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Epstein excited about Cubs' present, future

Club president looking to build consistent winner in Chicago

CHICAGO -- It was the eye roll that changed Theo Epstein's career.

He's foggy on the timing, but it might have been 1997, Epstein's first full season working in baseball operations for the Padres. A Yale graduate who'd moved to San Diego to get a law degree before breaking into baseball, Epstein had so impressed GM Kevin Towers that Towers poached the young Epstein from the team's public relations office and brought him into baseball ops. From the sidelines during a conversation between Padres utility man Craig Shipley and some club officials, Epstein saw Shipley roll his eyes at something one of the men said.

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Later, the young Epstein approached the player.

"I kind of asked him, 'Where is that coming from?'" remembered Epstein, who two decades later is president of baseball operations for Cubs and one of the game's most recognizable executives. "He goes, 'Players are always skeptical of the front office.'"

Epstein asked why.

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"Because somewhere along the line," Shipley replied, "every player has been lied to."

That sentiment has stuck with Epstein ever since.

"From that point on, I always made it a point to be brutally honest," Epstein said over the weekend, as the Cubs prepared to meet the Mets in the National League Championship Series. On Tuesday, the series shifts to Chicago for the first NLCS games at Wrigley Field in a dozen years, starting with Game 3 (Air time 7:30 p.m. ET, game time 8 p.m. ET on TBS).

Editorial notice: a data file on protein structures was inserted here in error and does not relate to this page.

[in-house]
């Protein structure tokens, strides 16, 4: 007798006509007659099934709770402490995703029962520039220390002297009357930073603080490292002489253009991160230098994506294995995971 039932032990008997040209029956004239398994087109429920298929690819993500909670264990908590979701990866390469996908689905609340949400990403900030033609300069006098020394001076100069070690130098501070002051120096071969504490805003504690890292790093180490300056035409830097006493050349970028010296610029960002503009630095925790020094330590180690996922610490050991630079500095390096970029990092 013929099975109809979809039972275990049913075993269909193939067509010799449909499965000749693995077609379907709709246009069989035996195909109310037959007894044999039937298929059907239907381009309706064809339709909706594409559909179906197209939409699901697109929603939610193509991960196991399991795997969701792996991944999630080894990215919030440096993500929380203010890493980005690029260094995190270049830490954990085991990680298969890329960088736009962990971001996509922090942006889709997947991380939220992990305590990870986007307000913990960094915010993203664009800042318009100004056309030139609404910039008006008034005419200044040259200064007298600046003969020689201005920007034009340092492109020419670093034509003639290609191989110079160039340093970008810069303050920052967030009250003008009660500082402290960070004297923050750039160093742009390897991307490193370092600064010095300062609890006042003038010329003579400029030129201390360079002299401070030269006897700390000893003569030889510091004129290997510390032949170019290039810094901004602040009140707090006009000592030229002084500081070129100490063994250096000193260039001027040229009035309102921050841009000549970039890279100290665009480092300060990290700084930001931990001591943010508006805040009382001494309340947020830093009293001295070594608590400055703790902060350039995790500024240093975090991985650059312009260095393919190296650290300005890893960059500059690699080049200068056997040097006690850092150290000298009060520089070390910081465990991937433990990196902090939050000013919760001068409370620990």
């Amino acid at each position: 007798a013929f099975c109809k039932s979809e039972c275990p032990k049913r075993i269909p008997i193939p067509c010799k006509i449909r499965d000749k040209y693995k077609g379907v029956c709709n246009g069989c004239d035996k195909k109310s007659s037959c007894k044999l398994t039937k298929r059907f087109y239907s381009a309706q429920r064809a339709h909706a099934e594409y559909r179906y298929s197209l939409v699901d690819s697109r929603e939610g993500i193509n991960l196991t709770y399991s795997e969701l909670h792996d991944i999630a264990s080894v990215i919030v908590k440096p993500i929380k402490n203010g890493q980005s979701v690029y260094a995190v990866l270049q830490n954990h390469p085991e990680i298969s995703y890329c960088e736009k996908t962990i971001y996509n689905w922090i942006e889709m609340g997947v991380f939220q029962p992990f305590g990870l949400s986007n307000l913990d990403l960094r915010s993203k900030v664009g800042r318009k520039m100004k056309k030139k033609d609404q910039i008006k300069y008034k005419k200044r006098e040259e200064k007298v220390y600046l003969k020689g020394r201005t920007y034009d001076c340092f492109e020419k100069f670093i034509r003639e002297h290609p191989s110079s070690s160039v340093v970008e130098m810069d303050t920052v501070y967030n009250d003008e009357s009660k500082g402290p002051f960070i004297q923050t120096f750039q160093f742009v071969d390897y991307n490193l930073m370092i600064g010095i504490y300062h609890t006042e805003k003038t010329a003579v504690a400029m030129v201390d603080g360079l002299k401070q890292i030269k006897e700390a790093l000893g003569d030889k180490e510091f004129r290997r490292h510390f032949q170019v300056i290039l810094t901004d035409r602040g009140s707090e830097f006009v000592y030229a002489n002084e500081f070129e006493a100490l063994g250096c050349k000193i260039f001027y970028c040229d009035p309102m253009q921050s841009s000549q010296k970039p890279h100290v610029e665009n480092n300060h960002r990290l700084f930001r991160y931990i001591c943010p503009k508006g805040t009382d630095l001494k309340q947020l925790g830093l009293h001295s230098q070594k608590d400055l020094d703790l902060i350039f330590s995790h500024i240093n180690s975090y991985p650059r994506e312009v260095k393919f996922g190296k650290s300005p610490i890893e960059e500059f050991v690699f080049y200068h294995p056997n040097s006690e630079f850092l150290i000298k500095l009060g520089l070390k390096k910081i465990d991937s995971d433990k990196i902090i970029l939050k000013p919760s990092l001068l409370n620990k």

It's a mantra Epstein believes served him well as he moved from the Padres to the Red Sox, where became a 28-year-old general manager and built the team that snapped Boston's 86-year World Series championship drought, to the Cubs, where Epstein is in the midst of what he hopes is a similar revival.

Epstein won two World Series titles in Boston before Chicago hired him in October 2011 to lead a long-term rebuilding effort. The emphasis from the start was on "long-term;" during his tenure, Epstein has traded away established players like Marlon Byrd, Ryan Dempster, Matt Garza, Alfonso Soriano, Jason Hammel and Jeff Samardzija. One of Epstein's first trades sent hard-throwing pitcher Andrew Cashner to the Padres for two prospects including Anthony Rizzo. Epstein picked up Game 3 starter Kyle Hendricks from the Rangers for Dempster in 2012, and Jake Arrieta from the Orioles in '13. One of Epstein's last big "sell" trades sent Hammel and Samardzjia to the A's for a package that included Addison Russell.

The Cubs lost 101 games in Epstein's first season and drafted second overall the following year, selecting Kris Bryant. They lost 96 more games in 2013 and picked fourth the following year, getting Kyle Schwarber.

At the Major League level, these were painful years. But the Cubs' organizational talent grew.